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MEMPHIS CROSSROADS: Paving the Way for Local Business

The following is an article from the spring issue of the Memphis Crossroads. Click here to read the full magazine. 

Every business could use some help in shouldering the load once in a while, right? 

The Greater Memphis Chamber knows something about rolling up its sleeves and pitching in. And Cooper Freight was glad to have the help.

Cooper Freight started in 1975 hauling air freight to and from Memphis International Airport. It’s a growing business located at 1081 Arkansas St. just east of I-55 and north of McLemore Ave. 

The company eventually acquired all the property along the length of Arkansas St. up to Wisconsin Ave. 

Arkansas St. is a public street that provided access not only to Cooper but to other businesses there. But as General Manager Mark Cooper says, he acquired all the property along Arkansas St. up to Wisconsin Ave. “Now it makes no sense for a public street to be sitting there,” he says. “To secure my property, I needed to block it off and put gates in. It’s good security all around.”

But closing a public street is a process with several government offices involved and eventually requiring approval of the City Council, which can be overwhelming for anyone inexperienced with the process.

Cooper started the process of hiring a firm to do survey work. But soon after, he got a visit from a representative of the Greater Memphis Chamber asking him to join. 

“I’d never been a part of the Chamber before,” Cooper says. “I was asking questions, including if they could help if I needed a street closed. She said that’s what they do.”

Cooper joined the Chamber and was soon in touch with Andre Dean, Vice President of Community Development. 

Dean told Cooper that the Chamber wants businesses to do what they do every day. If it’s not typical for a company to deal with government, the Chamber could help.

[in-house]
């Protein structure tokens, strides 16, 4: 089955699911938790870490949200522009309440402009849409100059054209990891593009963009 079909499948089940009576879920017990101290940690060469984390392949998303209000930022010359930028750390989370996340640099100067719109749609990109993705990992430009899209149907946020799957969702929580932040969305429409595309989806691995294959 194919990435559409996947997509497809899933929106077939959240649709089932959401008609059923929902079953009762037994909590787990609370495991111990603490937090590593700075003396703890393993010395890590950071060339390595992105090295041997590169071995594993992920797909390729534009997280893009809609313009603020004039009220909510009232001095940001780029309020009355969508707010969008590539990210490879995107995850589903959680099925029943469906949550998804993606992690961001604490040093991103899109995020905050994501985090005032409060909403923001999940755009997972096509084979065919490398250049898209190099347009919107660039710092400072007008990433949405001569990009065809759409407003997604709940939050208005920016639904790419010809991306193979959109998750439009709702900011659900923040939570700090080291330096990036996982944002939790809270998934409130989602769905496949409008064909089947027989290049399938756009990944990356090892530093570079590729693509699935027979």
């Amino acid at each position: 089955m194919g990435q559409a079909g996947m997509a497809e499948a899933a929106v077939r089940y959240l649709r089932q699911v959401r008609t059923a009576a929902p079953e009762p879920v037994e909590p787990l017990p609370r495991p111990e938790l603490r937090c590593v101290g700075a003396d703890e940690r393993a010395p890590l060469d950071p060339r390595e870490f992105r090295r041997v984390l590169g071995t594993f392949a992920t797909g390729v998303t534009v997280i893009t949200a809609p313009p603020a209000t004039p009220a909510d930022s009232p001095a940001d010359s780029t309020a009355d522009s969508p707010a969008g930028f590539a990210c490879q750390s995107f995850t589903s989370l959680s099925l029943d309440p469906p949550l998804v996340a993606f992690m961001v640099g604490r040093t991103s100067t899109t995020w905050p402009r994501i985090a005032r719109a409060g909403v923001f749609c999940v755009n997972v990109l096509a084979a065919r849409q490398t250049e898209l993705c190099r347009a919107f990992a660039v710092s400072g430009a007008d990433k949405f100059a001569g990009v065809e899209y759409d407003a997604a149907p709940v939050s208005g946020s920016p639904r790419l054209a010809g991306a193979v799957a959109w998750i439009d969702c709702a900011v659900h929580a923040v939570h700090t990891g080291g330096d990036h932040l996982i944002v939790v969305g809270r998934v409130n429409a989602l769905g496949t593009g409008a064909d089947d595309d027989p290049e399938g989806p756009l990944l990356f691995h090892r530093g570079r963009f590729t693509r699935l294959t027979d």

That service is part of the big picture for keeping Memphis economically vital. “With economic development, we try to get businesses to stay in or relocate to Memphis,” Dean says. “Community development has the responsibility for building the product of Memphis. When we make Memphis viable for new business development and growth, we can welcome prospects brought by the economic development team.”

Dean says his role is to make sure businesses reach the parts of government they need. Actually, the first thing to tackle was getting some overgrown brush removed between the property and the Interstate. The Chamber contacted the Tennessee Department of Transportation to get that taken care of.

But closing a street was going to take more than a phone call.

“In this case they wanted to close the short street where they’d acquired all of the land,” Dean says. “By closing it, they could limit it to their own access. They also keep a lot of containers there, so for safety and security, it made sense for them to have it closed.”

Closing a street involves the city’s engineering department and the office of planning and development. 

With the Chamber acting as a liaison between businesses and local/state/federal governments to get things done, the process was navigated with minimum fuss.

“We helped them through the process so they weren’t taken away from the work they have to do,” Dean says. That included assisting in getting engineering drawings done and ready to be approved. 

But there was a complication. 

One office told Cooper there needed to be a concrete apron that would separate the private drive from the road. But with planned construction on the nearby bridge going over I-55, the apron would have been torn up anyway. “The Chamber took the lead to get to the right person to get it waived,” Cooper says. “Now the Department of Transportation will put it down there after the Interstate work is done.”

Finally, the petition went before the City Council, which unanimously approved the street closing. And Cooper started construction on the gate to close off the drive. 

And that is how the Greater Memphis Chamber will work to let you do what you do best: run your business.

If you have questions about how the Greater Memphis Chamber can assist your business, please contact us at 901-543-3500.

Jon W. Sparks
Memphis Crossroads Magazine
Posted: 9/3/2014 4:06:02 PM | with 0 comments
Filed under: Community, Cooper, Crossroads, Development, Freight, Memphis

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The latest news from the Greater Memphis Chamber. For more information, contact Director of Communications Christina Meek at (901) 543-3504 ( or Communications Specialist Jenny C. Fish at (901) 543-3558 (